You have to have your chops. You have to have your diligence and your homework done to really contribute to the song. But to me, it’s all about kind of just like stepping out of the way and not thinking about what I’m bringing to the song and just letting it flow through me if that kind of makes sense.
Earlier this year, Joey Jordison passed away. How has his death changed your sense of curating his legacy?
Weinberg – I think with Joey’s tragic passing, of course, we’re all affected and I never want to speak for my older brothers who started this band with Joey. But certainly, it has been heavy and I think, to me, the way of preserving Joey’s legacy, Paul’s legacy is really just committing my full self to the ethos and spirit of this band. They live through this music without a doubt. So, to me, that’s the most true tribute we can give.
As a collective to their memory, their art, their music, what they contributed to this world that has and will forever have a lasting impact is just to give all of ourselves to this music. To me that’s the most tried and true way to honor those who have fallen.
Jay, like your father, you’ve also played with Bruce Springsteen and the E-Street Band. What similarities are there between Slipknot and Springsteen that would be most surprising to people?
Weinberg – It’s funny because looking back on all that stuff, they are two vastly different projects entirely, that’s true. But I see a lot more commonalities between the two than maybe most people might see. Listening to Bruce and listening to Slipknot on the surface, that to me like everything is so interconnected. At the end of the day it’s all music and it all comes from the soul and from the heart. So, to me like that’s the biggest thing is that both have music that’s created completely from the soul and completely from the heart. So, to me, that links them completely.
Both are absolutely energetically demanding and intense. With Bruce, we’re playing shows four hours long. It’s not necessarily Slipknot level intensity music but definitely challenging to wrap my head around a 40-plus year catalog of music. That was a tall order especially for only having played drums at like three years at that point – the vertical learning curve, but much like Slipknot is a vertical learning curve almost every day.
I feel a lot of this skill set that I used with Bruce. He’d be handing me a list of like five songs a day on tour to learn and my learning how to be really quick and learning to jump on the moving freight train of Slipknot is very similar. I just kind of learned to immerse myself completely within the process and do whatever it takes to deliver on what the music is demanding. I think a lot of my learning with Bruce has definitely informed how I approach Slipknot and although they are different, like with Bruce, every person onstage is kind of a Flying V to Bruce with Bruce at the apex of that. We’re all kind of following him, whereas with Slipknot, it’s just a nine-person all-out assault on a listening audience. That’s kind of the difference between the two. But there are a lot more similarities than people might realize.
Jay, long before joining, you were a Slipknot fan. So, you understand firsthand the devotion of the audience. Why is that insight such a valuable asset for you?
Weinberg – That’s a great question. I feel like coming into the band, I’ll keep this story short, because I can go on a tangent with it. But basically, they didn’t tell me I was auditioning for Slipknot when it came time to actually audition for the band. I think they wanted to keep it family. They wanted to keep it within a very close circle of people who they knew and trusted the vision of Slipknot or understood it to a deep level and I think they knew that about me.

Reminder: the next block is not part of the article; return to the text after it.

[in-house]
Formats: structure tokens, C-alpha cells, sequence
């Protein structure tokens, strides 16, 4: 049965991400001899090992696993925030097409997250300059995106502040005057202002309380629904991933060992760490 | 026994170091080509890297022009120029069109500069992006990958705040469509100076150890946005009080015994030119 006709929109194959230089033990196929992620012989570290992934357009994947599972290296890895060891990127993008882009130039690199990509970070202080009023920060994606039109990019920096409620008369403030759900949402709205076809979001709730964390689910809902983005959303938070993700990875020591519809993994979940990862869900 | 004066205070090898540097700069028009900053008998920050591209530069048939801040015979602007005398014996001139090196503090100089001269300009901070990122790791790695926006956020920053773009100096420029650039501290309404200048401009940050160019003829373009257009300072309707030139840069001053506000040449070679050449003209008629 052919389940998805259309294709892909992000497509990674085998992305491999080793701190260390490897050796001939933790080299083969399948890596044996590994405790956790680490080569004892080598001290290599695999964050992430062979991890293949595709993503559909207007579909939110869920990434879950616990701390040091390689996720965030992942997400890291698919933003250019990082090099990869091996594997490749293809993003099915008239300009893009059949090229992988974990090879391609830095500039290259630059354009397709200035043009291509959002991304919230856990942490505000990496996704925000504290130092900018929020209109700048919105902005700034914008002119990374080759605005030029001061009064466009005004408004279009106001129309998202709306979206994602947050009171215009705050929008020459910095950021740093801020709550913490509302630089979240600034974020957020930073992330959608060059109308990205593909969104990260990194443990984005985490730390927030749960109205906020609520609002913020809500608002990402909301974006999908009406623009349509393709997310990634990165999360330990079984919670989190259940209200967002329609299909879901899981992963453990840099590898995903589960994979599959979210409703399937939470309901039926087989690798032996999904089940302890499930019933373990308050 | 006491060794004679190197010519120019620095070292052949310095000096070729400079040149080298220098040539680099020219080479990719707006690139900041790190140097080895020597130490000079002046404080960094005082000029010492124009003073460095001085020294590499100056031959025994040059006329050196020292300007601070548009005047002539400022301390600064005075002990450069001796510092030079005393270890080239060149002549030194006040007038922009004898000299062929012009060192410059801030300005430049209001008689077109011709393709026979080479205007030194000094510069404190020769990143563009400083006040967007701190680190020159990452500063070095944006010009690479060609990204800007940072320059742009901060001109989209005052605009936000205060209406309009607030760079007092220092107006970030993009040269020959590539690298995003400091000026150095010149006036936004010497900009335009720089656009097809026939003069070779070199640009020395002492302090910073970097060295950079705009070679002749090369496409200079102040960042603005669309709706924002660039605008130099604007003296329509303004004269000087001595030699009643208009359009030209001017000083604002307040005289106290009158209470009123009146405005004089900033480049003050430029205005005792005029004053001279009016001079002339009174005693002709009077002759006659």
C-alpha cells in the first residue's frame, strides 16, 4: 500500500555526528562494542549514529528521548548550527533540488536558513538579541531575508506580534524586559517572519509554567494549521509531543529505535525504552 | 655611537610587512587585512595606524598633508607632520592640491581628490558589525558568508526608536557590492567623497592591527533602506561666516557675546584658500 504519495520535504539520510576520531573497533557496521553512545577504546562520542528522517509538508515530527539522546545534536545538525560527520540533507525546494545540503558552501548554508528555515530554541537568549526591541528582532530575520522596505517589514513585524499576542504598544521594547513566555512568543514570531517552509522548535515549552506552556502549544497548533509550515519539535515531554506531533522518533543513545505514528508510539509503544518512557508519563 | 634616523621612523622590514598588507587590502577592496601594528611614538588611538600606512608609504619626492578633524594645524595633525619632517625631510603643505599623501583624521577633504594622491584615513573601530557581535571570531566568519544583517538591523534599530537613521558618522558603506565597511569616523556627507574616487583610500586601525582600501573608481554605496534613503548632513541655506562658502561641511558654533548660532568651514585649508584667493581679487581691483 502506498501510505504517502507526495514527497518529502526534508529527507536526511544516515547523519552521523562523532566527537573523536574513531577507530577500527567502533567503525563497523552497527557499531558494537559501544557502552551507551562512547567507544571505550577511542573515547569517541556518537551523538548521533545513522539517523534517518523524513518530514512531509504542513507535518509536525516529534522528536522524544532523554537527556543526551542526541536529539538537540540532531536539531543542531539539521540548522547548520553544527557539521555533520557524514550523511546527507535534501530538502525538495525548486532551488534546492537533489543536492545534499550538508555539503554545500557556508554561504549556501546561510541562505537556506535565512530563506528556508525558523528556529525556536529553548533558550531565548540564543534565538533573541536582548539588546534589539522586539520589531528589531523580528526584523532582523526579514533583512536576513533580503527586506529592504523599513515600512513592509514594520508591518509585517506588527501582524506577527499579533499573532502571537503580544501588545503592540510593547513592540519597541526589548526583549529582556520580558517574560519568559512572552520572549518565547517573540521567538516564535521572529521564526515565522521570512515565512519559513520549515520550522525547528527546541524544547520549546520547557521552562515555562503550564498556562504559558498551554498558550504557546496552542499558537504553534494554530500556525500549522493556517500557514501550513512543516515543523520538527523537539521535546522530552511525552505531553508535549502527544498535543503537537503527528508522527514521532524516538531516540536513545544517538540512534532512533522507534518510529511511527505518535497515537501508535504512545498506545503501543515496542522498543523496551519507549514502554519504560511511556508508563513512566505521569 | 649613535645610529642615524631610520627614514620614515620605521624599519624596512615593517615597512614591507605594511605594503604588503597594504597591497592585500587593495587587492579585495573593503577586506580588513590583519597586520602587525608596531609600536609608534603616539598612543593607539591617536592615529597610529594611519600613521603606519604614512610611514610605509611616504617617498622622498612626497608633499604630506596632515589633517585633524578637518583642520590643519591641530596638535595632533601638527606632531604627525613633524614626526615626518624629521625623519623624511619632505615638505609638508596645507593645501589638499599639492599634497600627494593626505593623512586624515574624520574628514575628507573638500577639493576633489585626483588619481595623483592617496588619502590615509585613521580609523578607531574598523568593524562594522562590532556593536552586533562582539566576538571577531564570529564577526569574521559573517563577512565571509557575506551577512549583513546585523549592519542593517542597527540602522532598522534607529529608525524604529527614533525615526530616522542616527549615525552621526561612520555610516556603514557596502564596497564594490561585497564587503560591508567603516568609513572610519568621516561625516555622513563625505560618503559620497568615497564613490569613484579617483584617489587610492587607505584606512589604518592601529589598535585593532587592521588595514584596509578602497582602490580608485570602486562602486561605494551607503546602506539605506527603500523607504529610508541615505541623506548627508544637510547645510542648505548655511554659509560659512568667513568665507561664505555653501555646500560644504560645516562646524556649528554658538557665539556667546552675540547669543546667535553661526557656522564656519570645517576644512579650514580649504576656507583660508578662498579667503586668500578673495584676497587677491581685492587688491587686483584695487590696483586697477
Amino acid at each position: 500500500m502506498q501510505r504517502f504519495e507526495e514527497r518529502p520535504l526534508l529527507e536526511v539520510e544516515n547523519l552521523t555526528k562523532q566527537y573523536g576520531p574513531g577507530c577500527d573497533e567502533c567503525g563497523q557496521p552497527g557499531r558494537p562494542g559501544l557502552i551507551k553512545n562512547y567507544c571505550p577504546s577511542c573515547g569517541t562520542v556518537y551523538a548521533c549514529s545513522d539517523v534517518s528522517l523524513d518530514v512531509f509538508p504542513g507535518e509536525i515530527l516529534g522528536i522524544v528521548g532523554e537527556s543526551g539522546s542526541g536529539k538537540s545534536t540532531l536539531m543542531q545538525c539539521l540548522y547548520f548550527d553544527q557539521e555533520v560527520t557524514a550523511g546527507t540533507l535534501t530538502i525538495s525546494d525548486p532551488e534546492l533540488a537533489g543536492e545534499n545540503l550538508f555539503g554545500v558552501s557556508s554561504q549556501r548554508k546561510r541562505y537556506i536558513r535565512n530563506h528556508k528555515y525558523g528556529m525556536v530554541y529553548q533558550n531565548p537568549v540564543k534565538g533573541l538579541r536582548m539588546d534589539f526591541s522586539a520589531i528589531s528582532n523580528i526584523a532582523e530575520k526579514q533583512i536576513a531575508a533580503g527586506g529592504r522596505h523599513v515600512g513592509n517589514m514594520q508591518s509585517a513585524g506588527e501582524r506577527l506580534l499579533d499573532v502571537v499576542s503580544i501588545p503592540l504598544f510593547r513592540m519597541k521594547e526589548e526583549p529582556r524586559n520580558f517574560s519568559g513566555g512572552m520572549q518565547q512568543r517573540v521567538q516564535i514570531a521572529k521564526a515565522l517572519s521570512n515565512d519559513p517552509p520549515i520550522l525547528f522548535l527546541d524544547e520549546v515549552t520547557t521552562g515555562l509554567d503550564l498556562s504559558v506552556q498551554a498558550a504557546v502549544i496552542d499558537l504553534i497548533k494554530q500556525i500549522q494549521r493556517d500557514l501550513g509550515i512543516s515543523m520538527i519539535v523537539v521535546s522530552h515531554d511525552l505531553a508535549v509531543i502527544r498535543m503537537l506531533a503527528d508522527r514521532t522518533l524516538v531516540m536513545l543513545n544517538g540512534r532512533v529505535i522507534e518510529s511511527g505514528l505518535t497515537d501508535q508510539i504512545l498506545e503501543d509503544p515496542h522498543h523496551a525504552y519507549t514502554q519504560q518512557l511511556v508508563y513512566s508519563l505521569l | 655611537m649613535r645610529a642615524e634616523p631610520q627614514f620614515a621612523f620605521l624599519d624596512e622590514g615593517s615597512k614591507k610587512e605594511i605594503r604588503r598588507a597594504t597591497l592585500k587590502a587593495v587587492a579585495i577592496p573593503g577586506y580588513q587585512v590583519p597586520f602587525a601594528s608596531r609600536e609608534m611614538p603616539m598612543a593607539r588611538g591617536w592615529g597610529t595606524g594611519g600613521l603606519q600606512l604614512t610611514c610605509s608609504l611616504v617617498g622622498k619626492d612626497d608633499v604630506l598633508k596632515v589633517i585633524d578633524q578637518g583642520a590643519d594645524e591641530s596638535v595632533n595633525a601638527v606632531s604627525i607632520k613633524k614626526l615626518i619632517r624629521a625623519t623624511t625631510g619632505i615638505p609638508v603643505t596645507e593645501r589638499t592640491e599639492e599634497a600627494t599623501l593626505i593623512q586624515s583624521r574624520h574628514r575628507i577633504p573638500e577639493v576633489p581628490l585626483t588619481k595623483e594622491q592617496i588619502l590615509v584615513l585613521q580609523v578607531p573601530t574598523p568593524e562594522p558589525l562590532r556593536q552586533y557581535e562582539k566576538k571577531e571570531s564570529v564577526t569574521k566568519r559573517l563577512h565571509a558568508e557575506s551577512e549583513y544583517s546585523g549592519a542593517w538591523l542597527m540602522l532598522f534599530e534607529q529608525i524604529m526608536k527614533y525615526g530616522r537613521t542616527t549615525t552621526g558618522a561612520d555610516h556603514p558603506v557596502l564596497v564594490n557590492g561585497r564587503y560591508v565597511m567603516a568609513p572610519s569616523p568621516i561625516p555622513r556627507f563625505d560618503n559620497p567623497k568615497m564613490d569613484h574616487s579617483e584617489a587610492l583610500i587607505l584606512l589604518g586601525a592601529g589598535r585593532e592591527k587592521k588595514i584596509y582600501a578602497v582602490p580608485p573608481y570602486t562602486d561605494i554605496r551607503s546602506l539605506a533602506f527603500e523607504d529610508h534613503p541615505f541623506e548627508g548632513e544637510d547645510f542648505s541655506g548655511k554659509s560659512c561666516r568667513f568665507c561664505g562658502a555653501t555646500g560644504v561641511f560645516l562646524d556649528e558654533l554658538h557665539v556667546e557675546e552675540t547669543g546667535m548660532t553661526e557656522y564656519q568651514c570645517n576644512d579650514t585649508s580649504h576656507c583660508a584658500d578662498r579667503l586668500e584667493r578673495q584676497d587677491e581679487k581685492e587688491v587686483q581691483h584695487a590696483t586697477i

We’ve carved out a friendship that was 10-years-old when I first met them and you know, I’m 31 now, so I’ve known them for well over two thirds of my life and so coming from being a fan from before the second album even came out. Yeah, it runs deep with me for sure and they knew that when we started playing together, so we played together one day 20 something songs from the band’s history, and right then and there, it was kind of like, alright, you want to start working on a new record tomorrow? That was basically it and we’ve just been kind of following that path ever since almost eight years later.
So yeah, it is important. I have an immense, deep respect for the band’s lineage and the band’s history, music, musical and inner personalities, and everything. I share that kinship with our audience, because I was one of them. So, my relationship to the band in that respect is one that millions of people around the world share. I’m just the person who was getting his ribs crushed on the barricade at shows when I was an early teenager and got the chance to jump over the barricade and onto the stage. So, no, it’s nothing that I take lightly. I take it incredibly seriously, because it means a lot to me and I know what it means to be a Slipknot fan, too and never wanting to let our audience down, let people who have invested their time and attention into this band down.
It’s a constant exercise in always wanting to deliver and I don’t think that’s taking into account what they want from us. Because I think that’s one rule that we have is that it’s not any real consideration. Let’s make songs that fans will like. That’s not at all part of our thinking and I think that’s kind of a trademark thing about Slipknot was that. We do what we want, we create the music that we want to create and in that being true to us, and then that being where our inner compasses are kind of directing us, then I think that’s something that we just hope people are along for the ride with and so far, it’s been really great, especially seeing how people have taken in new music from the band. We just hope to make that strengthen that bond between ourselves and the fans through the music even better.